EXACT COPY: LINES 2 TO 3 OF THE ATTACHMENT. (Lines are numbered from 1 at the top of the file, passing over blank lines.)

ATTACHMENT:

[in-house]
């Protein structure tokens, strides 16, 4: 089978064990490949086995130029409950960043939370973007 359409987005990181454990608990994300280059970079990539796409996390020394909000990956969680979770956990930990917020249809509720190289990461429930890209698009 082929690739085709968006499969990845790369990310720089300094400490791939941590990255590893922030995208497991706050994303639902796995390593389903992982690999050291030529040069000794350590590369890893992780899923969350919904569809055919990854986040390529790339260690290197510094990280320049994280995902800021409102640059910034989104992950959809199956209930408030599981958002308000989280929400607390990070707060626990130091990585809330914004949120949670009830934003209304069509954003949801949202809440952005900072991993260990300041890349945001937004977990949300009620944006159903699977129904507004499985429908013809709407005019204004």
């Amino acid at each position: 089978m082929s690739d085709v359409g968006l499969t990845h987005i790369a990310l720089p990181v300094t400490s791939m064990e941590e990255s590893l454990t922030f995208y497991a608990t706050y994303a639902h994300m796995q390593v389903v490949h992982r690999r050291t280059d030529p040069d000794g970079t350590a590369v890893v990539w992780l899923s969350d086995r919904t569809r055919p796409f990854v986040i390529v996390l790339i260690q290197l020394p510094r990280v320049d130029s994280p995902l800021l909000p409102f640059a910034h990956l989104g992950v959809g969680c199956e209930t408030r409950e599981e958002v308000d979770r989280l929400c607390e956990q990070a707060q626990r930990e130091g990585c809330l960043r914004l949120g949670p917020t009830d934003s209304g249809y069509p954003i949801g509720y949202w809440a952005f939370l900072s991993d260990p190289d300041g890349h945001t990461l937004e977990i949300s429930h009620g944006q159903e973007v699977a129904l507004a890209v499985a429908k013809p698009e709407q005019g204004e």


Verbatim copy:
């Protein structure tokens, strides 16, 4: 089978064990490949086995130029409950960043939370973007 359409987005990181454990608990994300280059970079990539796409996390020394909000990956969680979770956990930990917020249809509720190289990461429930890209698009 082929690739085709968006499969990845790369990310720089300094400490791939941590990255590893922030995208497991706050994303639902796995390593389903992982690999050291030529040069000794350590590369890893992780899923969350919904569809055919990854986040390529790339260690290197510094990280320049994280995902800021409102640059910034989104992950959809199956209930408030599981958002308000989280929400607390990070707060626990130091990585809330914004949120949670009830934003209304069509954003949801949202809440952005900072991993260990300041890349945001937004977990949300009620944006159903699977129904507004499985429908013809709407005019204004």
């Amino acid at each position: 089978m082929s690739d085709v359409g968006l499969t990845h987005i790369a990310l720089p990181v300094t400490s791939m064990e941590e990255s590893l454990t922030f995208y497991a608990t706050y994303a639902h994300m796995q390593v389903v490949h992982r690999r050291t280059d030529p040069d000794g970079t350590a590369v890893v990539w992780l899923s969350d086995r919904t569809r055919p796409f990854v986040i390529v996390l790339i260690q290197l020394p510094r990280v320049d130029s994280p995902l800021l909000p409102f640059a910034h990956l989104g992950v959809g969680c199956e209930t408030r409950e599981e958002v308000d979770r989280l929400c607390e956990q990070a707060q626990r930990e130091g990585c809330l960043r914004l949120g949670p917020t009830d934003s209304g249809y069509p954003i949801g509720y949202w809440a952005f939370l900072s991993d260990p190289d300041g890349h945001t990461l937004e977990i949300s429930h009620g944006q159903e973007v699977a129904l507004a890209v499985a429908k013809p698009e709407q005019g204004e």